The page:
Criteria for Helicopter Transport

From Protocopedia
Jump to navigation Jump to search



  • Determine potential need for aero-medical transport of the patient.
  • Criteria that suggest the need for aero-medical transport may include, but are not limited to:
    • Need for ALS services where none are available or will be significantly delayed.
    • Mass casualty incidents.
    • Prolonged extrication
    • Insufficient numbers of EMS personnel, equipment, or vehicles to manage a multiple casualty incident or a single patient encounter.
    • Traffic conditions or geographic terrain which prohibits adequate ground access to the victim
    • Situations in which the time differential between air and ground transport may substantially impact the outcome of the patient
    • Patients who meet the "Trauma Alert" criteria as specified by the State of Florida DOH EMS regulation 64J-2 FAC and in whom the time differential between air and ground transport may substantially impact the outcome of the patient.
  • The paramedic in charge of the patient is responsible for determining if aero-medical transport is warranted. The paramedic should notify the Incident Commander of the need for aero-medical transport as soon as possible in order to minimize response and transport times. The decision to use aeromedical transport should be made through a collaborative effort based on the information provided by the paramedic caring for the patient along with other important scene factors such as time of day, location, access to the patient, etc. The incident commander has the final authority whether aeromedical transport would be utilized based on an assessment of all the compelling factors of the incident.
  • When aeromedical transport is used, the incident commander should also request for assistance from other agencies as needed to help secure the incident site and landing zone. The Communications Center will advise the priority channel on which ground to air communications will occur.
  • If initial indications are that air transport may be required, the air transport should be allowed to progress towards the scene in order to decrease response times.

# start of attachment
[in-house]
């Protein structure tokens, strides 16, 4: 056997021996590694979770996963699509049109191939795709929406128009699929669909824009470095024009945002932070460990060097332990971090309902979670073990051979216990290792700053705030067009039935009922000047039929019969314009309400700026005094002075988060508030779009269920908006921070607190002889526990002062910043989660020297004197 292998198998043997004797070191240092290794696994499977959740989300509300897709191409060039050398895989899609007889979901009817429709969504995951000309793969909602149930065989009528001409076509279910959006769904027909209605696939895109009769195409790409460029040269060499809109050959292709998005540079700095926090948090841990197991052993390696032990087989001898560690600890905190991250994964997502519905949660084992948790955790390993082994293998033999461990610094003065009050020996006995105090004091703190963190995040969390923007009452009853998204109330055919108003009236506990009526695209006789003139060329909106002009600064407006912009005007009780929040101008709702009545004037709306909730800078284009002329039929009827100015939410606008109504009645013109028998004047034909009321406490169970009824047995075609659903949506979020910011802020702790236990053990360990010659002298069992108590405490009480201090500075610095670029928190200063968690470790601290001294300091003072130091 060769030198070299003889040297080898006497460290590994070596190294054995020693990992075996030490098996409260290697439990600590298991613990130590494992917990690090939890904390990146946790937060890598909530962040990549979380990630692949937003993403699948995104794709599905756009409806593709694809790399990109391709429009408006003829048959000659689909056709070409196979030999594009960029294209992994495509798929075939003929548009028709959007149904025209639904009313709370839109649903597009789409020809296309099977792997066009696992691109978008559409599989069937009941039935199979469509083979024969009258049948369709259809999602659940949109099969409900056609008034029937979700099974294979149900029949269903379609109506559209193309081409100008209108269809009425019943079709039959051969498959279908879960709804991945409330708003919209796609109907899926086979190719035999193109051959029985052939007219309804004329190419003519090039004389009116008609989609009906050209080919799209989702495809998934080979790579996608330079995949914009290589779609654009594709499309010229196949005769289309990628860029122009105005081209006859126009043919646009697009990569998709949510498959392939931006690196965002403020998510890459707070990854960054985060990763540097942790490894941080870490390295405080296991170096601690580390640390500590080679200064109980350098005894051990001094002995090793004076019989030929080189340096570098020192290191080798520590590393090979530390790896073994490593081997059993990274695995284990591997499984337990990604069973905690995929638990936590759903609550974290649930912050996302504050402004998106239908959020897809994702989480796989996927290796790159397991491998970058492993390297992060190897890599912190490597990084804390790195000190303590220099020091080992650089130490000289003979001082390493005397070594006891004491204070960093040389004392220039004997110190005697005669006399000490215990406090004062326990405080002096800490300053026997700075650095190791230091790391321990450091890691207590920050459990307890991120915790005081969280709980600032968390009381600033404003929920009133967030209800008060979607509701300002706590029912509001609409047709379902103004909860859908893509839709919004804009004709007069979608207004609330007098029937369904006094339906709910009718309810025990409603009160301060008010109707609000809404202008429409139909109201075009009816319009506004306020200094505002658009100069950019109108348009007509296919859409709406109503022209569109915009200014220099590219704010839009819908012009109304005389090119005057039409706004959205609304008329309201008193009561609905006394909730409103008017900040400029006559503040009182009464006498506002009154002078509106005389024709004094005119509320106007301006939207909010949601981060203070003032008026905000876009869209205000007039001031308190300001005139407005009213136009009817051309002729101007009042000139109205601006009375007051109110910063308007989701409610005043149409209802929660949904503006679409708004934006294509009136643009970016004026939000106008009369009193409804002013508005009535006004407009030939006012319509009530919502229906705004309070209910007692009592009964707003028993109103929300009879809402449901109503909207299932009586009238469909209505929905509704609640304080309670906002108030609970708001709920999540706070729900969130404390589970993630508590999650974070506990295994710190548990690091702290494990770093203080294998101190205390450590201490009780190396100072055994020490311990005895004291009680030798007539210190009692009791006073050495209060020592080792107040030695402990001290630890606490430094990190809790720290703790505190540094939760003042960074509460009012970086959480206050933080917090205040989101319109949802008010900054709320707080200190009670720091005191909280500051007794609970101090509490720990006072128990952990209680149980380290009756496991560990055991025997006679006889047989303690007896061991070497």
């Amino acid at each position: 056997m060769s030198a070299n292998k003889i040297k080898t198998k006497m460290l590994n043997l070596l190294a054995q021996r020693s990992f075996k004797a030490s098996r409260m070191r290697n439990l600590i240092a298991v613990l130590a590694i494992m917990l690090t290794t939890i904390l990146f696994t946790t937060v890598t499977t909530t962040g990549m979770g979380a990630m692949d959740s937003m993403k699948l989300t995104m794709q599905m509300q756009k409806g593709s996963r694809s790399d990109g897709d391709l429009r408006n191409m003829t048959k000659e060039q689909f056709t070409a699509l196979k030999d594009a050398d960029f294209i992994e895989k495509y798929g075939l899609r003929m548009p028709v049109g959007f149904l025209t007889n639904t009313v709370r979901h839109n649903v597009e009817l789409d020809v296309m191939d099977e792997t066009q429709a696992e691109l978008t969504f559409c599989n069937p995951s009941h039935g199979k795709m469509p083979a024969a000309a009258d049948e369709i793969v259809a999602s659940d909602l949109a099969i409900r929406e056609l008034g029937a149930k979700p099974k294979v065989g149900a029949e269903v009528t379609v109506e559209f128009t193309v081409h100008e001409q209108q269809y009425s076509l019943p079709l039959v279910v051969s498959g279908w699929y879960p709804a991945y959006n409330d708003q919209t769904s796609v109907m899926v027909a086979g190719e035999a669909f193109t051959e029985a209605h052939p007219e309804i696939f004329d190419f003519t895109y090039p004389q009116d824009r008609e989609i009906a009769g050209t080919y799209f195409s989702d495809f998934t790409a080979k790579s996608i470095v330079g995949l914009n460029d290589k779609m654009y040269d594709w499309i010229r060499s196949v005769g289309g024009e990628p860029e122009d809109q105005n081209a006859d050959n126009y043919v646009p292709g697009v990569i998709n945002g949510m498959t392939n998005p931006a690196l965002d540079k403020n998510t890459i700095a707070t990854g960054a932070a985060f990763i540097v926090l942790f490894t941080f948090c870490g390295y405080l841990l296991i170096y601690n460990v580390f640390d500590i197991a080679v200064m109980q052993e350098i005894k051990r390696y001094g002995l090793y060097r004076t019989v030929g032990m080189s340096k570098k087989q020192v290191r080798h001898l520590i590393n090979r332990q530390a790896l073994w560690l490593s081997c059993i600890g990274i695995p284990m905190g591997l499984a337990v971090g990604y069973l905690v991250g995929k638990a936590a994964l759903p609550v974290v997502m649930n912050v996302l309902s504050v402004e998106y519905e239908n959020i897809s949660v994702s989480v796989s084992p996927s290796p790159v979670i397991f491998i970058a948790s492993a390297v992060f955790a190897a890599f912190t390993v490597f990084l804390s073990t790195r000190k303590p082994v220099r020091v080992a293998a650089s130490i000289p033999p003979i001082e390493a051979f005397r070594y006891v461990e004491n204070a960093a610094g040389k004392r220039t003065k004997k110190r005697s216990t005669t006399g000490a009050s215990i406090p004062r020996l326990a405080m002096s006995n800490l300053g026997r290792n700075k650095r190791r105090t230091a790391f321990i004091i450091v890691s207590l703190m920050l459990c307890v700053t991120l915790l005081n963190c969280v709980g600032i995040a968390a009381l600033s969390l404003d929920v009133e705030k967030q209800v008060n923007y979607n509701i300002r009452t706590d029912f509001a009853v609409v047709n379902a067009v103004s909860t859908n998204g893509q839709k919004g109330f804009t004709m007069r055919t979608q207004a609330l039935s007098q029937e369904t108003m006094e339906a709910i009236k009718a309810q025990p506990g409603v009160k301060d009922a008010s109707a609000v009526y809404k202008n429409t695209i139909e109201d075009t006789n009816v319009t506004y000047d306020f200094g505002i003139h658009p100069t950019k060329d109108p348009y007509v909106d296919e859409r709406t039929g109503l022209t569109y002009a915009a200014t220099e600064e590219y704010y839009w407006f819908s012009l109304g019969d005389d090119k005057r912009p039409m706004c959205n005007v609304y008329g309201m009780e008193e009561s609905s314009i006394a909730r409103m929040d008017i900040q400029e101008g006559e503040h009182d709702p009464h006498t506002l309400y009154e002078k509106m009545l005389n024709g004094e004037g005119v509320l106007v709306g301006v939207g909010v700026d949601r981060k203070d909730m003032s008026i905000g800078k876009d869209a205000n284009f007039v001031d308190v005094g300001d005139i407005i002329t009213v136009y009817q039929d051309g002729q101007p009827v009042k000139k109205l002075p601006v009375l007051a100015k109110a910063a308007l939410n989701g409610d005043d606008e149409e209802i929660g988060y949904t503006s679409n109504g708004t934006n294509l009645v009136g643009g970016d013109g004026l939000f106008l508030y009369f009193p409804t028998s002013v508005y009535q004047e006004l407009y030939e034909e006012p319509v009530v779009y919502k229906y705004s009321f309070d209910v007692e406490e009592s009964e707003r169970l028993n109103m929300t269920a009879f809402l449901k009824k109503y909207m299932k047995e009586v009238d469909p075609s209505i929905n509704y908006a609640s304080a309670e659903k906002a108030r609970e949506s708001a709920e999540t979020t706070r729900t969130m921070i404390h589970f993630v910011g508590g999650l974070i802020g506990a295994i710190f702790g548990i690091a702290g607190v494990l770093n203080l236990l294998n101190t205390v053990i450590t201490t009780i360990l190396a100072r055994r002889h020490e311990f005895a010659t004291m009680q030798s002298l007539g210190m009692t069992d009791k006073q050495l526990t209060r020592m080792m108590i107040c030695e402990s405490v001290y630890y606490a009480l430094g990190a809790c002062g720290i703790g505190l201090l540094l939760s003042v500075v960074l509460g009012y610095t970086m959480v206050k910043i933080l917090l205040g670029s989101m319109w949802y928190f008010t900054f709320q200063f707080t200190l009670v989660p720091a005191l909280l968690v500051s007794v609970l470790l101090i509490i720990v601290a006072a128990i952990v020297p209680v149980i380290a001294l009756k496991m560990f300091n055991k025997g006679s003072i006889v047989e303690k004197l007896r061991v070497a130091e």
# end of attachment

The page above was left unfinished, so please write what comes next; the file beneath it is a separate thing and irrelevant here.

• Guidelines for Landing Zone Preparation are as follows:
    • Area should be at least 100 ft. X 100 ft. (day or night), on fairly solid ground, level, free of overhead obstructions, ground obstructions, people and any material which might fly loose. If there are obstructions, inform helicopter crew via radio. THE HELICOPTER PILOT MAKES THE FINAL DETERMINATION FOR A SAFE LANDING ZONE, (LZ).
    • Mark the four corners of the LZ with lights, flares or high visibility material.
    • The best way to mark the landing position in the LZ at night is to use two vehicles with low headlights ON, shining across the LZ with the intersection of the beams at the landing point. Turn headlights OFF after landing.
    • Do not shine lights directly at the aircraft.
    • Keep spectators at least 200 feet from the touchdown area and emergency personnel at least 100 feet away. Do not allow anyone to approach the helicopter after landing.
    • The individual in charge of the LZ should be clearly identified day or night with either an orange vest or traffic control flashlight and must be wearing eye protection. He/she should have radio contact with the helicopter and is responsible for directional information.
    • When the helicopter is making the final approach to the LZ or lifting off appropriate LZ Radio traffic procedures shall be in effect.
    • Once the patient is packaged and ready to load, the helicopter crew may select 2 or 3 personnel to assist loading. When approaching or departing the helicopter, be aware of the tail rotor. Remain low at all times and follow the crew's directions for safety.